Patagonia

Grape Expectations: Less Common Varieties of Argentina Wine

As Argentina is a country made up of immigrants for the most part, it makes perfect sense that its grapes (excluding Torrontés) are also documented aliens. Take our dearly beloved Malbec. We all know it originates from Cahors in south-west France, don’t we? That’s right, the Old World has had its hand in defining Argentina’s viniculture, thanks to big hitters Chardonnay, Merlot, Cabernet Sauvignon and of course Malbec – from Salta in the north to Patagonia in the south…

 

The Best Empanadas in Argentina: Regional Recipes

You’re never more than a few metres from an empanada wherever you travel in Argentina, and you’re all the better for it. Empanada literally means “wrapped in bread” but this description does not do justice to the wonder of this Argentine staple. These savoury pockets are served warm as a prelude to the asado, or on their own at parties.

 

Horseback Riding in the Argentinian Lake District

The Patagonian Lake District, with its famous Siete Lagos route, is undoubtedly one of Argentina’s outdoor highlights. It’s stunning whichever way you go, but nothing beats on horseback. The days pretty much go like this: wake up in camp, light a fire to warm water, drink some mate tea, lazily eat some facturas (pastries), saddle up and hop on a horse, amble around some of the world’s most idyllic countryside, get off the horse, set up camp, help the gaucho with an asado, eat meat and drink wine overlooking a mirror flat lake, sleep into a divine slumber.

 

Hiking in Torres del Paine National Park

Undoubtedly one of the most beautiful places on earth, Torres del Paine National Park is South America’s final hurrah before crashing into the ocean with only the prospect of Antarctica further south. The scenery is incomparable: a rugged wilderness of scaling mountains, vast lakes, dramatic glaciers and dense forests. It is an unbelievable sight.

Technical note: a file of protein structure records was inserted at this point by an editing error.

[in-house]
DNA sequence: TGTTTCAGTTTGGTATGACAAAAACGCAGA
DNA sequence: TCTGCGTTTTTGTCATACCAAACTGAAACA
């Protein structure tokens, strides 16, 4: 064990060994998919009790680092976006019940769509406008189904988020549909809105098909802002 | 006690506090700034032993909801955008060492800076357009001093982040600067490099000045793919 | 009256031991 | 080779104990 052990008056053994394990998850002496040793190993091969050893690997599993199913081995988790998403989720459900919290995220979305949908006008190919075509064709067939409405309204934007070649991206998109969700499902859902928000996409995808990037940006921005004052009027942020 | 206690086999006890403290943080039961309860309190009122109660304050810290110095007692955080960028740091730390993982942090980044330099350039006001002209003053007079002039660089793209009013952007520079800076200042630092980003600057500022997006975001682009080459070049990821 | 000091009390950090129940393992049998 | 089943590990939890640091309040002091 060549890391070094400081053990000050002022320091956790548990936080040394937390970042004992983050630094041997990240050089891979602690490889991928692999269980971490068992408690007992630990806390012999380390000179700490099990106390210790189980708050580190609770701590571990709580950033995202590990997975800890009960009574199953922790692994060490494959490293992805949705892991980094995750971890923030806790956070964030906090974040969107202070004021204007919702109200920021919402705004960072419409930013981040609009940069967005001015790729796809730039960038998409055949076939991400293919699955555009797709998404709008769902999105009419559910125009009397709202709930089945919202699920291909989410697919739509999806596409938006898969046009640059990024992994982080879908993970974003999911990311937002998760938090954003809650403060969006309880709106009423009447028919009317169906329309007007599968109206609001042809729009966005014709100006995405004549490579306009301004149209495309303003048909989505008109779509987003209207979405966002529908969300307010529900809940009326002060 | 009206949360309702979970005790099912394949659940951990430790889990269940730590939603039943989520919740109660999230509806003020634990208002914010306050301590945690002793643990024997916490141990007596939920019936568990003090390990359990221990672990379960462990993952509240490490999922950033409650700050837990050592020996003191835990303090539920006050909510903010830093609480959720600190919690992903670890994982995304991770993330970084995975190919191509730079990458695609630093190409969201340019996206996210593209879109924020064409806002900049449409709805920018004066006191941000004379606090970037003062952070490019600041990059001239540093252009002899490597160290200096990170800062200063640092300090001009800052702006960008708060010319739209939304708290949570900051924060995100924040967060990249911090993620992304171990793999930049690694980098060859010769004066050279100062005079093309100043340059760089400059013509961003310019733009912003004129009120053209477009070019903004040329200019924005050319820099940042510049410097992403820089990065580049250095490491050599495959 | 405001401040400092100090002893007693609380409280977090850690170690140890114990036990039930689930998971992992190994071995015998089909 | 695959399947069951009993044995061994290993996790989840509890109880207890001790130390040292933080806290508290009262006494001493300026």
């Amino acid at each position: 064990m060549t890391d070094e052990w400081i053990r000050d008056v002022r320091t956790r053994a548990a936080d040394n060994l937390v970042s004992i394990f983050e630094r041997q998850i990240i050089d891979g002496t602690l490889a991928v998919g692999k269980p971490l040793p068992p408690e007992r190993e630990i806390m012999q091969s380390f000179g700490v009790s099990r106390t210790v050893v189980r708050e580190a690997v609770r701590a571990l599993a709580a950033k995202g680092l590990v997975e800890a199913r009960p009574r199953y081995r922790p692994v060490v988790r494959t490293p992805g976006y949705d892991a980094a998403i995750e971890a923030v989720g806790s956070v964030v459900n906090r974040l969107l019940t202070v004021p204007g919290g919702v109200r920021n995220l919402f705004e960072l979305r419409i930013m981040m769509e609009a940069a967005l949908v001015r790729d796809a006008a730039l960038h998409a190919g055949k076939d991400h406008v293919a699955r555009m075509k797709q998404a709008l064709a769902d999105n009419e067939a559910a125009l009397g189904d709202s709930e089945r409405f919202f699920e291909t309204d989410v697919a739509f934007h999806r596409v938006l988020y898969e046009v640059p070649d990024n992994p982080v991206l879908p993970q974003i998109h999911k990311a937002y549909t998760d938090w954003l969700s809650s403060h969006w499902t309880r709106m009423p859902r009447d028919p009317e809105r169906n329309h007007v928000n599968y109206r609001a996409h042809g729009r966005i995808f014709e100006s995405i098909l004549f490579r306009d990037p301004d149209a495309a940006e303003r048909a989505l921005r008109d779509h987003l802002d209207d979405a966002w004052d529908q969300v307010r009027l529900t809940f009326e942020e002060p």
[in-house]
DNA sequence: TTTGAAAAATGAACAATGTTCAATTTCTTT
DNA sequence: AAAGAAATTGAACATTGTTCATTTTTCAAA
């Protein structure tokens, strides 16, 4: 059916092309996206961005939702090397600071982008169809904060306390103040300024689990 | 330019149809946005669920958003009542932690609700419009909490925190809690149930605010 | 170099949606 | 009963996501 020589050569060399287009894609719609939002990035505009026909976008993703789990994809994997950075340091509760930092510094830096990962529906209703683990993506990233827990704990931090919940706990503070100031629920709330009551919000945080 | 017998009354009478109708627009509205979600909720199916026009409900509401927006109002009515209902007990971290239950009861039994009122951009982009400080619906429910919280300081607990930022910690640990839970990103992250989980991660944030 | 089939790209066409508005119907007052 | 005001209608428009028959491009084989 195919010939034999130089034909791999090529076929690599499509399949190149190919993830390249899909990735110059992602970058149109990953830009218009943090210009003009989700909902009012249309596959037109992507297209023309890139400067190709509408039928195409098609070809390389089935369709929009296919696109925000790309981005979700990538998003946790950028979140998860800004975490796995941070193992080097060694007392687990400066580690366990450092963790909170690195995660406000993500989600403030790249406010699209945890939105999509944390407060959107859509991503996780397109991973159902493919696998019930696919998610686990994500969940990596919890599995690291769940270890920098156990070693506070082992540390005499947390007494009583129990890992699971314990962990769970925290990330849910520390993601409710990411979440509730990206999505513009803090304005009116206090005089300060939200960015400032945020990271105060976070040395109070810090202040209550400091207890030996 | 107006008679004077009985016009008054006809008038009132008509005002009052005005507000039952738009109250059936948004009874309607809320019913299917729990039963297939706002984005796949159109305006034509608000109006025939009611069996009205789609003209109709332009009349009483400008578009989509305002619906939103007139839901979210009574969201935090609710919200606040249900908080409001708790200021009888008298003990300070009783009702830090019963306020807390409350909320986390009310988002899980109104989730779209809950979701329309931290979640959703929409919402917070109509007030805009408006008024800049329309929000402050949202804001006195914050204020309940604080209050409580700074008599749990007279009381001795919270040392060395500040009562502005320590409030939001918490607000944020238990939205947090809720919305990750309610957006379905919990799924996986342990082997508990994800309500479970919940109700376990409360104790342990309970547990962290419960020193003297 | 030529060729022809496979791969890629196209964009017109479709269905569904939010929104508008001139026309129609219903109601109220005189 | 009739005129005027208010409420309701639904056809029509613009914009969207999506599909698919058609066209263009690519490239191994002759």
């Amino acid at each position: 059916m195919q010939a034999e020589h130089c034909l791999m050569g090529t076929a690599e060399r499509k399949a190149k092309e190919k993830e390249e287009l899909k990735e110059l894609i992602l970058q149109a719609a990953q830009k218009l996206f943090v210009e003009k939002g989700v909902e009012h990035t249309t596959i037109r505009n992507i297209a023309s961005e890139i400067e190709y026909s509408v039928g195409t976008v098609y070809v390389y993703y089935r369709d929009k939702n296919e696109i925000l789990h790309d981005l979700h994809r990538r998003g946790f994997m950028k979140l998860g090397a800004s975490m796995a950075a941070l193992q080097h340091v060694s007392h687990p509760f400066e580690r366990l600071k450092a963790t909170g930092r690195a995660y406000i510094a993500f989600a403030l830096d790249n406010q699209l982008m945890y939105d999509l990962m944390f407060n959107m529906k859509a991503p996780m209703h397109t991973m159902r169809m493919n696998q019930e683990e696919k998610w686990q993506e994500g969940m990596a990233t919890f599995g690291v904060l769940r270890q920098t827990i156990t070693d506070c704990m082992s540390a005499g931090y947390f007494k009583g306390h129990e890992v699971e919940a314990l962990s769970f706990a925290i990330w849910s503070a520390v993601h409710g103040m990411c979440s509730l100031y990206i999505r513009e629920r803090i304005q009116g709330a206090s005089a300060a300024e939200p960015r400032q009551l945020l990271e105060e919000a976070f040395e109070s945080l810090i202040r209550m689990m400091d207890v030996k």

Whitewater Rafting, Argentina Style

Could there be a better day? An exhilarating few hours whitewater rafting along the mineral blue meltwater of the Andes before pulling over for an asado brimming with meat and a glass brimming with wine, before a gentle meander downstream. I can think of fewer ways I’d rather spend a sunny day in my favourite country. When Pacahmama (Mother Earth) created Argentina’s geography, or more accurately, its geology, she was in a fun-loving mood…

 

Welsh Influences in Argentina – Food and Culture in Patagonia

How did the Welsh end up in Patagonia? To a certain extent, they fell victim to a dodgy marketing campaign. Feeling threatened by English dominance in the 1800s, they were looking for a place to relocate to in order to protect their language and culture. Originally, this was set to be Vancouver Island in Canada…

 

Bariloche and the Beautiful Patagonian Lake District

Hugging the border with Chile, Argentina’s dramatic Lake District makes a suitably bellowing welcome to Patagonia. Banish all notions of the rolling hills of Cumbria – this is big landscape, and visitors must dress, eat, travel and plan accordingly. San Carlos de Bariloche – known universally as Bariloche – is the main hub of this great expanse of mountain-rutted wilderness, so all visitors to this part of the world will invariably lay their woolly hats here at some point. It’s a sprawling…

 

Cabernet Sauvignon – Argentina’s Next Big Red

There’s a serious rival for Malbec’s quality crown in the shape of Cabernet Sauvignon. This scion of the great vineyards of Bordeaux has proved a happy émigré to Mendoza and elsewhere in Argentina. And, like Malbec, Cabernet Sauvignon has taken to the high altitudes, ample sun and rocky soils with gusto, producing similarly aromatic and generous wines, packed with ample fruit and spicy notes, well-structured yet drinking well when relatively young.

 

The Endless Debate: Screw Cap Wine vs. Cork

Where do you stand on the cork versus screw cap debate? Perhaps, like several of the recent dinner guests around my kitchen table, you really don’t care, so long as the wines taste good and keep on flowing. Or maybe you are more in tune with the “natural is best” camp. So what are the facts lying behind both points of view?

 

Ushuaia Tourism: What to do in the ‘City at The End of The World’

If you’re not aware that Ushuaia is the world’s most southerly city by the time you arrive, you’ll learn pretty quickly. The capital of the fabled Tierra del Fuego is not shy about its ‘End of the World’ boast – it’s emblazoned onto anything that stands still for more than five seconds, from penguin-shaped pottery to all manner of nautical trinkets.

 
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